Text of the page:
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Google My Business (GMB) is a core focus for local SEOs. It has also become the central locus of communication between businesses and consumers about store hours, closures, services and other information during the COVID-19 outbreak.

Shifting engagement on GMB. Click and call data show that consumer engagement with GMB has changed significantly during the crisis, as people have shifted their buying behavior online and, although it varies considerably by category, away from physical business locations.

As one example, the query “takeout near me” has spiked beyond “restaurant reservations” since shelter-in-place orders took effect. This remains a local query; what’s changed is the transaction (now, mostly online) and its fulfillment (pick-up/delivery).

‘Takeout near me’ vs. ‘restaurant reservations’

Source: Google

Directions, clicks, calls and reviews. Driving directions requests, as you might expect, have fallen off dramatically, but calls and website visits, driven by GMB, have not been impacted as much. New data from Reputation.com argues that “GMB driving-direction clicks are down 60% across all verticals.” Website clicks have decreased 31% and call clicks are down 21%. Other data I’ve seen show somewhat different numbers, but it’s safe to say that clicks have migrated away from driving directions to website visits and calls.

In terms of GMB actions, Reputation.com also reports significant declines for retail, restaurants and automotive, but, more recently, there has been a modest recovery in consumer engagement. This may mirror an uptick in online shopping and e-commerce spending driven in part by stimulus checks and by a sense that we may be coming to the end of the lockdown period.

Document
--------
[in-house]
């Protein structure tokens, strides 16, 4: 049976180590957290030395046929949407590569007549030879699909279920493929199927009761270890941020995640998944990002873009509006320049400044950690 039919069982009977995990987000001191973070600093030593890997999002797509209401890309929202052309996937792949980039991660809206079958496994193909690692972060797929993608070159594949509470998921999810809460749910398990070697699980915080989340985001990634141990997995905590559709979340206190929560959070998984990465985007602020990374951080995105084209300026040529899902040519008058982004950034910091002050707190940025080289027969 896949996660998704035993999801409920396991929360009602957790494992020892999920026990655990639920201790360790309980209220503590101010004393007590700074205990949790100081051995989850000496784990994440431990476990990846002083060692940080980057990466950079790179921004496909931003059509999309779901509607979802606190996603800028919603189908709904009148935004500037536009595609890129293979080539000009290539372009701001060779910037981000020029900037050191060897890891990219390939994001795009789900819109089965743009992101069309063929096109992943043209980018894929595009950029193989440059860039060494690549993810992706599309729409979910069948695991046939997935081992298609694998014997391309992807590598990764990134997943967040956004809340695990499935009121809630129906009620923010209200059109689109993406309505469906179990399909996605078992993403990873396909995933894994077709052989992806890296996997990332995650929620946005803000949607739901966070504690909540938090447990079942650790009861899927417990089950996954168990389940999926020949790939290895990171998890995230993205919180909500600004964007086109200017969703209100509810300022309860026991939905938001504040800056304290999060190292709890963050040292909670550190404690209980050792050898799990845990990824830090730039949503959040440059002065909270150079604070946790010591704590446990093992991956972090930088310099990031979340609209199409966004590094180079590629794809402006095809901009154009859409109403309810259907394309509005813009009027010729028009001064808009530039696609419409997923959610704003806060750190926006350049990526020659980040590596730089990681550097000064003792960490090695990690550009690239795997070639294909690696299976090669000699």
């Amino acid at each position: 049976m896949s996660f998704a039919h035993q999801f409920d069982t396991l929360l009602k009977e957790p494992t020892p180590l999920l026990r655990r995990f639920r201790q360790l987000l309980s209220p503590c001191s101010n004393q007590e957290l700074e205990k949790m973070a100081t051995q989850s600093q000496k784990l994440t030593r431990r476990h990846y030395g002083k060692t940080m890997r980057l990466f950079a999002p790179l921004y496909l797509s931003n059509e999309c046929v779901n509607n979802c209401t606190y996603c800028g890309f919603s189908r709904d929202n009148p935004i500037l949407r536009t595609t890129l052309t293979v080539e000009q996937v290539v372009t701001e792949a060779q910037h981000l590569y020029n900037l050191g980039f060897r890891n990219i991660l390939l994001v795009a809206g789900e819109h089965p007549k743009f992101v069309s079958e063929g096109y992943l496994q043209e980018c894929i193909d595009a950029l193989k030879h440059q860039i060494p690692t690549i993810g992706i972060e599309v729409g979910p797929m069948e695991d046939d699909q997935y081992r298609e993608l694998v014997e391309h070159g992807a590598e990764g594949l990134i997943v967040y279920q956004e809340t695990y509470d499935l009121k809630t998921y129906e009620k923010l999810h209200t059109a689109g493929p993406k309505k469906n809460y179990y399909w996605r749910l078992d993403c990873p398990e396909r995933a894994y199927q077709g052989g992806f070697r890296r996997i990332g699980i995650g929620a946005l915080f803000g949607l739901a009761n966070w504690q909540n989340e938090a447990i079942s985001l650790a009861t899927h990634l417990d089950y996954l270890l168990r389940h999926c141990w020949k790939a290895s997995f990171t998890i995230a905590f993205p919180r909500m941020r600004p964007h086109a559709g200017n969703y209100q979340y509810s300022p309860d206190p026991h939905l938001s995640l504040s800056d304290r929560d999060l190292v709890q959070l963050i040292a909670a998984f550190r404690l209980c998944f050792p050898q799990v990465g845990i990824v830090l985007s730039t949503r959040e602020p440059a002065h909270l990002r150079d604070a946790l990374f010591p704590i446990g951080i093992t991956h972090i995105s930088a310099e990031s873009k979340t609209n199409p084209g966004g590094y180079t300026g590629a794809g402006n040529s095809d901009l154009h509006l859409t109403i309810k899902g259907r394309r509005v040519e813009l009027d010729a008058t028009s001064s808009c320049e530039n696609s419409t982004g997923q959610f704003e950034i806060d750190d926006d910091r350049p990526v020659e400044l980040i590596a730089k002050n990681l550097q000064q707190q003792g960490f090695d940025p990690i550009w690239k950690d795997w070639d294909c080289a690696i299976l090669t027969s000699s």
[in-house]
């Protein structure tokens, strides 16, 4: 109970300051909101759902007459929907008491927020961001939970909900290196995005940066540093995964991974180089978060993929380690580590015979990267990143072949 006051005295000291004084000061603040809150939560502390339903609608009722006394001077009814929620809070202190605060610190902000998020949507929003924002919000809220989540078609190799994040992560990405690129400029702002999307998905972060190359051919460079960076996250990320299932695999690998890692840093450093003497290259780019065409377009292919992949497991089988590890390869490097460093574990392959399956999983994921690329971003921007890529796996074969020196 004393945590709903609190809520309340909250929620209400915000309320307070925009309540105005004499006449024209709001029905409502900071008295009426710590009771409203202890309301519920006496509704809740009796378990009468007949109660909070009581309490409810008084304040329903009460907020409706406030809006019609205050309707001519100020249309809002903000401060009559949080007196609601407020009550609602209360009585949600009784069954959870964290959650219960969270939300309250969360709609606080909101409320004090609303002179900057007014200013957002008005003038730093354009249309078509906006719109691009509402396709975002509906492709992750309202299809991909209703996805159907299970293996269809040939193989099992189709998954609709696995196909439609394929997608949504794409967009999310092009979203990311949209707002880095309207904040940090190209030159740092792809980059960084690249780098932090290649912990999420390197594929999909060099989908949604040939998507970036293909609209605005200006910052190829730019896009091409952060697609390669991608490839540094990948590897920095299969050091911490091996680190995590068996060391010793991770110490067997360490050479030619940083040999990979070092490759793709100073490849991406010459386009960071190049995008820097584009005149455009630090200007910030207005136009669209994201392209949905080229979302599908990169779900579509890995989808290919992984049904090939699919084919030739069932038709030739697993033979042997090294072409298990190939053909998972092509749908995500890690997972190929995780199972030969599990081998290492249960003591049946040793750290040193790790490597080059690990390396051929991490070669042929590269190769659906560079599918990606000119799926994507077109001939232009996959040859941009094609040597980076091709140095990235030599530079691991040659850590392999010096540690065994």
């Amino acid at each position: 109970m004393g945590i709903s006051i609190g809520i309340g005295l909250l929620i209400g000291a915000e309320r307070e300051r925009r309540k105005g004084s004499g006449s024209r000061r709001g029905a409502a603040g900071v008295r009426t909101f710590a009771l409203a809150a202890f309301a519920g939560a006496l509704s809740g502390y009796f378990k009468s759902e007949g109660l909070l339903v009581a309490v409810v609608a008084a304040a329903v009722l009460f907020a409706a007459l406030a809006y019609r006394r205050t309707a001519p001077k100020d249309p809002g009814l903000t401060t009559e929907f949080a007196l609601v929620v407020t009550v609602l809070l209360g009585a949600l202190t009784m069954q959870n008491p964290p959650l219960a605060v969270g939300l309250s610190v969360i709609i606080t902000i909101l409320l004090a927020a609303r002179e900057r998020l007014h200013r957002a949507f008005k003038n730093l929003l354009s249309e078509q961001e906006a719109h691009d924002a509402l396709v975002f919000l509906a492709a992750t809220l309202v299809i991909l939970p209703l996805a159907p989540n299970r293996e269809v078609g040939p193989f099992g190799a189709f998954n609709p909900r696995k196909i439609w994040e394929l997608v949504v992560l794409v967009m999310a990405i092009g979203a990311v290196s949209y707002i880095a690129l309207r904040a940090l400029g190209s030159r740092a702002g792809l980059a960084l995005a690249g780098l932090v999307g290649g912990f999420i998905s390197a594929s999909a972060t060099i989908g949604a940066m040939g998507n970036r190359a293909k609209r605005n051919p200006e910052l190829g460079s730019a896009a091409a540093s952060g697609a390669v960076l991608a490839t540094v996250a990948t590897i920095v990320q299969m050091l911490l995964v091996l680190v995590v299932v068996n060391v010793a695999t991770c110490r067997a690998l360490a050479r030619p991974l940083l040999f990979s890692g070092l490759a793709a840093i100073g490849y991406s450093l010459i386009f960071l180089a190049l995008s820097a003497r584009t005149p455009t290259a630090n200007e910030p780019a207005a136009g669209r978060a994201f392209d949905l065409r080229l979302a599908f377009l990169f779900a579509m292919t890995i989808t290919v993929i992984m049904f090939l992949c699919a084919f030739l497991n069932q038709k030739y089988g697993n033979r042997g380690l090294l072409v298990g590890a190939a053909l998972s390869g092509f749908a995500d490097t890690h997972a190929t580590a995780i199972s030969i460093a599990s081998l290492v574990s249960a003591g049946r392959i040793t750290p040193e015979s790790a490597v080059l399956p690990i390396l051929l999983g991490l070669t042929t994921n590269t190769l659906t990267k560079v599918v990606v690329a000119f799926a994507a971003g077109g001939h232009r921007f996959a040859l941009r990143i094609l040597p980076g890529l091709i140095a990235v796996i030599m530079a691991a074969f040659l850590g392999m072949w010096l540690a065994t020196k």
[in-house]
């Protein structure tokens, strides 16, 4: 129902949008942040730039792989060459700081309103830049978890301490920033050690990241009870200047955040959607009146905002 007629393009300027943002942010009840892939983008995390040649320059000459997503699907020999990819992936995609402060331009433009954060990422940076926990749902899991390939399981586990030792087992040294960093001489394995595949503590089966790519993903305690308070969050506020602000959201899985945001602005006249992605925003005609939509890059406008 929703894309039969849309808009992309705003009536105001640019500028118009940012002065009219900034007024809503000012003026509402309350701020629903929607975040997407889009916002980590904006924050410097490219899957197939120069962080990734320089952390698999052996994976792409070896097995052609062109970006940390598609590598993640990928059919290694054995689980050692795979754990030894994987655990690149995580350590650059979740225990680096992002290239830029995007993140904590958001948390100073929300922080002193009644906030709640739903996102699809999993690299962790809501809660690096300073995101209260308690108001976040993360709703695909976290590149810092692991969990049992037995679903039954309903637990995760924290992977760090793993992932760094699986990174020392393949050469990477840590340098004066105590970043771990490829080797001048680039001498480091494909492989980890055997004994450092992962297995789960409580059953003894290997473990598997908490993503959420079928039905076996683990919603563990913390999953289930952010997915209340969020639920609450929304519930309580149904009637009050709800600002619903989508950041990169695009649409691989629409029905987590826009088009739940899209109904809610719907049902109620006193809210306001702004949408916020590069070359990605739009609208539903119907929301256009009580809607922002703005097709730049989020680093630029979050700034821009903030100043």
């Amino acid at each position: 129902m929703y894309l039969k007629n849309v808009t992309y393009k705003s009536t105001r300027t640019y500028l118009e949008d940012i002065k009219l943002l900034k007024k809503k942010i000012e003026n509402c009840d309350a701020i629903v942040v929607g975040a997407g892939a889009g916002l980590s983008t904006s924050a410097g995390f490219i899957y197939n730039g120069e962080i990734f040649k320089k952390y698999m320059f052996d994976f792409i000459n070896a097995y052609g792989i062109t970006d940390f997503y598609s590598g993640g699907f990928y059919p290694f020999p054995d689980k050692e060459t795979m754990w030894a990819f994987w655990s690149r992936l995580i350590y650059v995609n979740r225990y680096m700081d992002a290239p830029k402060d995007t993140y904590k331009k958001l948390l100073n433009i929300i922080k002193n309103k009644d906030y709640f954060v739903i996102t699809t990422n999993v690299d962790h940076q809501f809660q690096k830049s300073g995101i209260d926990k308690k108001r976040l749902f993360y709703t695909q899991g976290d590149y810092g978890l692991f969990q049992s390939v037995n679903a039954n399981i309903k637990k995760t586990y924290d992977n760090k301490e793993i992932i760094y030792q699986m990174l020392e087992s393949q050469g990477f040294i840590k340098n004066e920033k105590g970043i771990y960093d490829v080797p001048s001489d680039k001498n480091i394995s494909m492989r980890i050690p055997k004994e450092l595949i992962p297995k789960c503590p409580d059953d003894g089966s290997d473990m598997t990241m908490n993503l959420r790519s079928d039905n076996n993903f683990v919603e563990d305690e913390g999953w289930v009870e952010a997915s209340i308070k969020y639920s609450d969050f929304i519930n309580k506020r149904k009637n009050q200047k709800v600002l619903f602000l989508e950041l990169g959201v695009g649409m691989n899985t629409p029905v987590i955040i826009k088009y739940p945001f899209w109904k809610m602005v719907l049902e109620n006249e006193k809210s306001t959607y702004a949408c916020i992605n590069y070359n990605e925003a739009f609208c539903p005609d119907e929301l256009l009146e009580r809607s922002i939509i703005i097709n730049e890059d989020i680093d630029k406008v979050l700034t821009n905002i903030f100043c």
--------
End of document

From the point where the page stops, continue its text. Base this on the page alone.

GMB Clicks Breakdown: Directions, Calls, Websites

Reviews are something of a blind spot, given that Google had stopped publishing new reviews and business owner replies until recently. Now that reviews have come out of quarantine and are trickling back in, it will be interesting to see whether and how review patterns changed during the lockdown period.

Post-pandemic, GMB will continue to be a local business lifeline. As businesses reopen, local marketers will once again turn to GMB to communicate about operating hours, products and service availability. And, it will likely emerge from COVID-19 an even more important marketing tool than it was before the pandemic. Local features such as Posts, which enabled businesses to more easily communicate timely updates with their customers, may gain wider adoption and new prominence. And, Google may accelerate the rollout of other tools in the pipeline.

Sixty-eight percent of local marketing experts said GMB was more important now than it was a year ago, according to a survey by BrightLocal. Moz’s most recent Local Ranking Factors study concluded GMB signals were the top-ranking factor for the Google Local Pack and number four for local SEO. Among the many tasks to manage and monitor on GMB, growing reviews was considered by 87% in the BrightLocal survey to be the most important to local marketing success.

Fighting spam (such as fake listings and illegitimate reviews) on Google was number two. Indeed, Google has a significant fake reviews problem that the company urgently needs to address in a sustained and vigorous way.

Why we care. The next 12 months will likely see an acceleration of GMB’s evolution. Local search has always been about using digital tools and information to make purchase decisions offline. Over the long sweep of GMB’s evolution, it has grown from being a way to get content to Google into a dynamic channel mediating transactions between consumers and business owners.

Post-COVID, we’re going to see a much tighter integration of digital tools (inventory, booking, ordering, payments) with offline fulfillment, further blurring the distinction between online and offline — reflected in Google’s acquisitions of TheOrdering.app and Pointy. These are examples of how Google is trying to bridge the digital-physical divide and how it continues to make itself indispensable, not just as a marketing channel, but increasingly as a kind of back-office platform for local business.

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